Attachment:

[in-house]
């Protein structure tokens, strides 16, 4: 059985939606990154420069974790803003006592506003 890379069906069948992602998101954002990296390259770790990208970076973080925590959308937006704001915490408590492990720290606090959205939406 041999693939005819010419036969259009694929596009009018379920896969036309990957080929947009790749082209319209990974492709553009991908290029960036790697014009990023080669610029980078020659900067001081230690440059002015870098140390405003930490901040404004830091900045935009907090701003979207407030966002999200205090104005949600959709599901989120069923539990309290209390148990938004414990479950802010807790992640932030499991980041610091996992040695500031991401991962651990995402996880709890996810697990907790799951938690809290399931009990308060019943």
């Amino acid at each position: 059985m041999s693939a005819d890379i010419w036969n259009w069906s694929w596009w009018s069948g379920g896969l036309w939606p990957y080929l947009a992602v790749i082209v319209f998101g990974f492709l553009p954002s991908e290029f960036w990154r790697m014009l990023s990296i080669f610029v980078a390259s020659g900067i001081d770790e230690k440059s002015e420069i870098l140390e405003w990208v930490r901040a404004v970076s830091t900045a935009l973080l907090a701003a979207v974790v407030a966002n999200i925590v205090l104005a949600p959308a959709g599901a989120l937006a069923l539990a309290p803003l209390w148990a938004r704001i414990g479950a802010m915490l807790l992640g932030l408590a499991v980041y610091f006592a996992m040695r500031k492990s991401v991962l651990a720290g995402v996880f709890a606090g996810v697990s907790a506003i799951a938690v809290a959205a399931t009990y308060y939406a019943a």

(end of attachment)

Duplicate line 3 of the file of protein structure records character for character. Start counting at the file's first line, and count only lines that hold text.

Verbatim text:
């Amino acid at each position: 059985m041999s693939a005819d890379i010419w036969n259009w069906s694929w596009w009018s069948g379920g896969l036309w939606p990957y080929l947009a992602v790749i082209v319209f998101g990974f492709l553009p954002s991908e290029f960036w990154r790697m014009l990023s990296i080669f610029v980078a390259s020659g900067i001081d770790e230690k440059s002015e420069i870098l140390e405003w990208v930490r901040a404004v970076s830091t900045a935009l973080l907090a701003a979207v974790v407030a966002n999200i925590v205090l104005a949600p959308a959709g599901a989120l937006a069923l539990a309290p803003l209390w148990a938004r704001i414990g479950a802010m915490l807790l992640g932030l408590a499991v980041y610091f006592a996992m040695r500031k492990s991401v991962l651990a720290g995402v996880f709890a606090g996810v697990s907790a506003i799951a938690v809290a959205a399931t009990y308060y939406a019943a």